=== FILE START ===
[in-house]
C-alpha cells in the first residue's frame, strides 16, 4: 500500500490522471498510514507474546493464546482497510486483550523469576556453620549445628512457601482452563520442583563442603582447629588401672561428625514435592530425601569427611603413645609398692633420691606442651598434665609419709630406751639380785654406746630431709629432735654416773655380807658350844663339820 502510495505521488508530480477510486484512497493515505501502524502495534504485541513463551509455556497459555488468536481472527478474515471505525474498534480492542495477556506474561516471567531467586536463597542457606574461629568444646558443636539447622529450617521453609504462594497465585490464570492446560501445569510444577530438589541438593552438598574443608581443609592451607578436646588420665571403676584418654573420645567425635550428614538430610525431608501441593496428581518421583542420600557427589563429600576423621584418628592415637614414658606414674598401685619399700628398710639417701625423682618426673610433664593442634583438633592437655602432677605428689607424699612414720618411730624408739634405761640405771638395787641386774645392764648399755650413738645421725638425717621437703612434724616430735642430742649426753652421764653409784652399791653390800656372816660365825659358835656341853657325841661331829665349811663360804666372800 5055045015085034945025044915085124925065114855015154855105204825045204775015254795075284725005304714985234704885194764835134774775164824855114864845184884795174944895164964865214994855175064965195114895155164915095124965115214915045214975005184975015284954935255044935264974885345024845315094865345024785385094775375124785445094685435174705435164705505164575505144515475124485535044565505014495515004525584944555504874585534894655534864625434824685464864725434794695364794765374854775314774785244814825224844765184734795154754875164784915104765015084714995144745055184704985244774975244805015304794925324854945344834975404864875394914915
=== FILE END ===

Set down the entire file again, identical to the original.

[in-house]
C-alpha cells in the first residue's frame, strides 16, 4: 500500500490522471498510514507474546493464546482497510486483550523469576556453620549445628512457601482452563520442583563442603582447629588401672561428625514435592530425601569427611603413645609398692633420691606442651598434665609419709630406751639380785654406746630431709629432735654416773655380807658350844663339820 502510495505521488508530480477510486484512497493515505501502524502495534504485541513463551509455556497459555488468536481472527478474515471505525474498534480492542495477556506474561516471567531467586536463597542457606574461629568444646558443636539447622529450617521453609504462594497465585490464570492446560501445569510444577530438589541438593552438598574443608581443609592451607578436646588420665571403676584418654573420645567425635550428614538430610525431608501441593496428581518421583542420600557427589563429600576423621584418628592415637614414658606414674598401685619399700628398710639417701625423682618426673610433664593442634583438633592437655602432677605428689607424699612414720618411730624408739634405761640405771638395787641386774645392764648399755650413738645421725638425717621437703612434724616430735642430742649426753652421764653409784652399791653390800656372816660365825659358835656341853657325841661331829665349811663360804666372800 5055045015085034945025044915085124925065114855015154855105204825045204775015254795075284725005304714985234704885194764835134774775164824855114864845184884795174944895164964865214994855175064965195114895155164915095124965115214915045214975005184975015284954935255044935264974885345024845315094865345024785385094775375124785445094685435174705435164705505164575505144515475124485535044565505014495515004525584944555504874585534894655534864625434824685464864725434794695364794765374854775314774785244814825224844765184734795154754875164784915104765015084714995144745055184704985244774975244805015304794925324854945344834975404864875394914915